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The best plants to help relieve stress and anxiety

Growing houseplants is one of the best hobbies for stress relief — simply watering and watching your plants grow can help you forget about your daily worries. Many plants actually help improve air quality by reducing toxins, which, in turn, can soothe anxiety. Some, such as lavender and peppermint, can also reduce stress by way of aromatherapy! If you’re looking to melt your stress and anxiety away, start your self-care journey by picking up a few of the following plants.

Snake plants on a table
Vitaliy Kyrychuk / Shutterstock

Snake plant

Breathe easy and keep headaches at bay with a snake plant! According to NASA’s clean air study, this plant can clear 107 toxins from the air, such as formaldehyde, benzene, xylene, toluene, and trichloroethylene. Besides keeping air fresh, the snake plant is also incredibly easy to maintain. Consisting of clusters of marbled “snakes,” it only needs to be watered when its soil dries out completely. It appreciates, but doesn’t necessarily always need, bright indirect light and liquid fertilizer.

Aloe vera

Prized for its anti-inflammatory properties, aloe vera is an incredibly versatile plant that can be used for everything from treating skin scrapes to cleaning toxins in the air. Keep it in the kitchen or bathroom, where most toxins are. This spiky succulent appreciates bright light and weekly waterings. When you take cuttings, remove one leaf at a time to keep your plant looking lush and healthy.

English ivy

While you certainly don’t want to consume it, English ivy has been shown to reduce levels of mold and fecal matter in addition to purifying the air — and clean air can help reduce anxiety! It’s a relatively easy plant to maintain, consisting of thick, lobed, glossy leaves that climb and trail for a gorgeous rustic look. Ivy thrives on bright light as well as slightly dry soil. As long as you have sufficient light, English ivy should be a prolific grower for you!

A field of lavender flowers
freya-photographer / Shutterstock

Lavender

Lavender is calming to look at and smell, so it’s no wonder it’s in so many stress relief products. It contains an alcohol called linalool, which gives it its anti-depressant, muscle relaxing, mood lifting, and antioxidant properties. This shrubby perennial is also easy to grow, whether you keep it in a container or incorporate it into your garden landscape. It tolerates drought well and will yield vibrant blooms when you regularly feed it.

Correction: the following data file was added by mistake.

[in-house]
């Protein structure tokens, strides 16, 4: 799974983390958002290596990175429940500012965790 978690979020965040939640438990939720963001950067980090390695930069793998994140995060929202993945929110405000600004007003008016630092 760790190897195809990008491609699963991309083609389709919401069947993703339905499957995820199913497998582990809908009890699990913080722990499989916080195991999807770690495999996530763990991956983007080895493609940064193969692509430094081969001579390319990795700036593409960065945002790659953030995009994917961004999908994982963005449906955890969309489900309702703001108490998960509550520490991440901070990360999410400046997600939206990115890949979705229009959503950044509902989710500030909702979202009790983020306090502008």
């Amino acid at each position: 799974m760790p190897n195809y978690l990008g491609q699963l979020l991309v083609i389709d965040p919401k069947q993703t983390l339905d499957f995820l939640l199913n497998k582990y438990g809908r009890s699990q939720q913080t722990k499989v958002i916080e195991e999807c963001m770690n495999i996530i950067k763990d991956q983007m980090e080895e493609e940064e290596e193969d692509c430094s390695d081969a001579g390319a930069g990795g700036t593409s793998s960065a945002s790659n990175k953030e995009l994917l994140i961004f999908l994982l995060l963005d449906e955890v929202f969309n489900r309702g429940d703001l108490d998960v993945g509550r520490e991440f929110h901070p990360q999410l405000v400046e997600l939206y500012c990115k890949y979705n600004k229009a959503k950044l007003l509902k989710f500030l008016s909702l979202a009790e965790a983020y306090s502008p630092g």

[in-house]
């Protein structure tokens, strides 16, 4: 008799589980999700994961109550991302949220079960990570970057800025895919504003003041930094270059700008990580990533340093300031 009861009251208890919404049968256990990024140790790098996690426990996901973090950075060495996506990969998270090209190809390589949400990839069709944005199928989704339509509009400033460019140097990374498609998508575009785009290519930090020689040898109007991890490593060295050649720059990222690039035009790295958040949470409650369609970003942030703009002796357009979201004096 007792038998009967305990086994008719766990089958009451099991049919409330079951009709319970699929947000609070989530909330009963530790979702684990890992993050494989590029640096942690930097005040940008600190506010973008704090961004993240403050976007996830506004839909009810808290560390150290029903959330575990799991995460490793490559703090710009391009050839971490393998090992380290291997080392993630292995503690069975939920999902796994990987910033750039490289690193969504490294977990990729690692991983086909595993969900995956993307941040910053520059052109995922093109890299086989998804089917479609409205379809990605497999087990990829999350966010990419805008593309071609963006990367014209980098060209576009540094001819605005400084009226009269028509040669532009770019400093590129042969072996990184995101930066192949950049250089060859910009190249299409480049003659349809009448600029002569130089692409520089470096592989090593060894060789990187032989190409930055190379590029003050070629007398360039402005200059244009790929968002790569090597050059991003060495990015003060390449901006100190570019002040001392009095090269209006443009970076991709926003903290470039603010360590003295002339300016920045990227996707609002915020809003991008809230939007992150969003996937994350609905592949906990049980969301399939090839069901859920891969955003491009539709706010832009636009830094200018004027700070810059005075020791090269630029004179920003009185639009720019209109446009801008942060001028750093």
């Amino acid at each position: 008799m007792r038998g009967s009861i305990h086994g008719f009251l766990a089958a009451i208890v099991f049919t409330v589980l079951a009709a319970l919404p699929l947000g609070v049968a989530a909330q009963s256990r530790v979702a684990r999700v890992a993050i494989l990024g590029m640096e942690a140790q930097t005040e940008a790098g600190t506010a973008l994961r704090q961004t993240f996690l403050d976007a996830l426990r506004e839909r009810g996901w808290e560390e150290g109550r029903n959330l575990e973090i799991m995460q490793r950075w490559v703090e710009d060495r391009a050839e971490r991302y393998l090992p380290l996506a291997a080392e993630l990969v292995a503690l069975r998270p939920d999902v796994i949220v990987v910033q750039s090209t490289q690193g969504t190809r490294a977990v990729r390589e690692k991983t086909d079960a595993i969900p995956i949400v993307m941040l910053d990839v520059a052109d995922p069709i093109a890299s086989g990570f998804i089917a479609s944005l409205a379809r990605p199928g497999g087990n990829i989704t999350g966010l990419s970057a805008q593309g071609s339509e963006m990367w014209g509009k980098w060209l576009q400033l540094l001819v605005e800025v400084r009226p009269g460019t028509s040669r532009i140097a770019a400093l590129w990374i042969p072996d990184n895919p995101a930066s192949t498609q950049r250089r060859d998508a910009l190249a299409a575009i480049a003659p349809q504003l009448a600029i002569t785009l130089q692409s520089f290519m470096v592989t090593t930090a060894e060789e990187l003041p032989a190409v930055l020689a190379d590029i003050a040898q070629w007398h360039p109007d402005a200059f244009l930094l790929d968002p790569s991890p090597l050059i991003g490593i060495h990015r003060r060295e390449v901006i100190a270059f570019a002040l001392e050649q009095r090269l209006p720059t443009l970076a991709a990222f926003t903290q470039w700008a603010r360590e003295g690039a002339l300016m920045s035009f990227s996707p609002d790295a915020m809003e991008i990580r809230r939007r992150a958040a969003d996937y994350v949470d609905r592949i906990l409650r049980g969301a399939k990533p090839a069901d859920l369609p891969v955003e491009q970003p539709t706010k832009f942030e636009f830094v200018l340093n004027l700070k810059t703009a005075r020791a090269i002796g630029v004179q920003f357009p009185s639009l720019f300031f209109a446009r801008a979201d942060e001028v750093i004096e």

Areca palm

In addition to its foliage giving any space a tropical vibe, the areca palm is a natural air purifier. Plus, if you have pets, the areca palm is completely non-toxic, so you won’t have to worry about your dog or cat nibbling on its leaves. As long as you give it bright indirect light and keep its soil moderately moist, the areca palm should continue to thrive under your care!

Peppermint

Peppermint is beloved for boosting calmness and alertness — studies have linked it to decreased anxiety and fatigue. It has a compound called menthol, which is often used for relaxing muscles in bath products. In addition to promoting relaxation, peppermint is also easy to grow in a kitchen garden — as long as you give it enough water, it should continue to spread out. If you grow it outside, make sure to protect it from the heat, which can easily scorch peppermint leaves.

Peace lily
Image used with permission by copyright holder

Peace lily

Find peace with a gorgeous peace lily, which consists of dark green leaves with striking white spathes. This elegant plant is an excellent air purifier, removing acetone vapors and mold spores that can disrupt sleep. It’s relatively easy to maintain as well — all you need to do is keep its soil adequately moist (without overwatering) and give the foliage plenty of bright indirect light.

Pothos

The pothos plant can filter out benzene, formaldehyde, and xylene to help purify your air. This trailing plant is also one of the easiest houseplants to maintain — you’ll enjoy the benefits of gardening without stressing over care requirements! The pothos will thrive with bright indirect light and weekly feedings during the growing season, but it will still push out leaves in low-light conditions and without fertilizer. Just make sure to water it when its soil dries out completely.

Adding greenery to your home or office can help you manage the stresses and anxieties of everyday life. Many anti-stress houseplants are also actually quite easygoing in terms of maintenance, so you can reap their anti-anxiety benefits without stressing over care requirements! From snake plants to peppermint, you’ll find plenty of easy-care plants that help reduce stress.

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Stacey Nguyen
Stacey's work has appeared on sites such as POPSUGAR, HelloGiggles, Buzzfeed, The Balance, TripSavvy, and more. When she's…
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